Scanning through schweser, I came across this
As a final example of risk-neutral pricing and replication, consider an investor who buys a share of stock, sells a call on the stock at 40, and buys a put on the stock at 40 with the same expiration date as the call. The investor will receive 40 at option expiration regardless of the stock price because:
If the stock price is 40 at expiration, the put and the call are both worthless atexpiration.
If the stock price > 40 at expiration, the call will be exercised, the stock will be delivered for 40, and the put will expire worthless.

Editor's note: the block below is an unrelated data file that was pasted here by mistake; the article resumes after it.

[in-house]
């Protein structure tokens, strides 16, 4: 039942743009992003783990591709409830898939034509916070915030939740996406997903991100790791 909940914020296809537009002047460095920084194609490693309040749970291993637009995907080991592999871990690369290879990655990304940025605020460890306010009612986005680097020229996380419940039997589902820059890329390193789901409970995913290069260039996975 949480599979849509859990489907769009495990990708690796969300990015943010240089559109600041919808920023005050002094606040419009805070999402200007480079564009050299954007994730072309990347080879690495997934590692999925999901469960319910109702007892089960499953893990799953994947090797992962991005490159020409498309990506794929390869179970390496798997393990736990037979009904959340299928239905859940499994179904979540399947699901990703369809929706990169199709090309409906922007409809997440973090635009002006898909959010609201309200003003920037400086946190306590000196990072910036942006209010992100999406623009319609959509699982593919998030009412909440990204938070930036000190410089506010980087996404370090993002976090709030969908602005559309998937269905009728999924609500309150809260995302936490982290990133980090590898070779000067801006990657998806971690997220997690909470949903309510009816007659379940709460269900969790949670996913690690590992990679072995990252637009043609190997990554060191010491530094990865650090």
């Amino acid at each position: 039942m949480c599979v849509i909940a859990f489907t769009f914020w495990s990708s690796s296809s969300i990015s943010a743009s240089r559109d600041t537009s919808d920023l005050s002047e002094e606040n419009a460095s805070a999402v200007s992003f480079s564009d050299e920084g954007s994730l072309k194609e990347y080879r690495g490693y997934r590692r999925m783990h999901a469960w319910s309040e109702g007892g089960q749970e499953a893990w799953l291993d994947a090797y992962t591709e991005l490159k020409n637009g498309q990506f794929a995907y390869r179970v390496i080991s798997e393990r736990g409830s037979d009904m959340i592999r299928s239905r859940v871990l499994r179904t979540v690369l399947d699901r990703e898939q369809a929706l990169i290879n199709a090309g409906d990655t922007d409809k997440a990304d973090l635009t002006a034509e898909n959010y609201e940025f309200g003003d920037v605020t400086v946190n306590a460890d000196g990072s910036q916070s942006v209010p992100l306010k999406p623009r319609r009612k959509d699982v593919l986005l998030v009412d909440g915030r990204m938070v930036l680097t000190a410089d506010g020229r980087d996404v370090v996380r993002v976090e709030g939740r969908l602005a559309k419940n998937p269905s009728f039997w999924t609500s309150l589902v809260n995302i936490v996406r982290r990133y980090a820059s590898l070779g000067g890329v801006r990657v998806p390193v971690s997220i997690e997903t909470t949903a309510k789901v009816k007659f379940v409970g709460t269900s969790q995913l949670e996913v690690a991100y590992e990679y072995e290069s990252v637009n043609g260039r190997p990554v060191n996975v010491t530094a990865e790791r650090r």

If the stock price is < 40 at expiration, the put will be exercised, the stock will be delivered for 40, and the call will expire worthless.
Thus, for a six-month call and put we can write:
stock + put - call = 40/(1+R)0.5 and equivalently
call stock + put-40/(1+Rf)0.5 and put = call +40/(1+Rf)0.5 - stock
It says consider an investor who buys a put and sells a call, which implies a short call and means we’d benefit from a drop in price. If stock price is less than <40, our strike price, I understand why the put gets delivered, but why would the call option expire worthless? The same’s my query for the second point where our investor is benefiting from S>X while holding a short call…or am I missing something?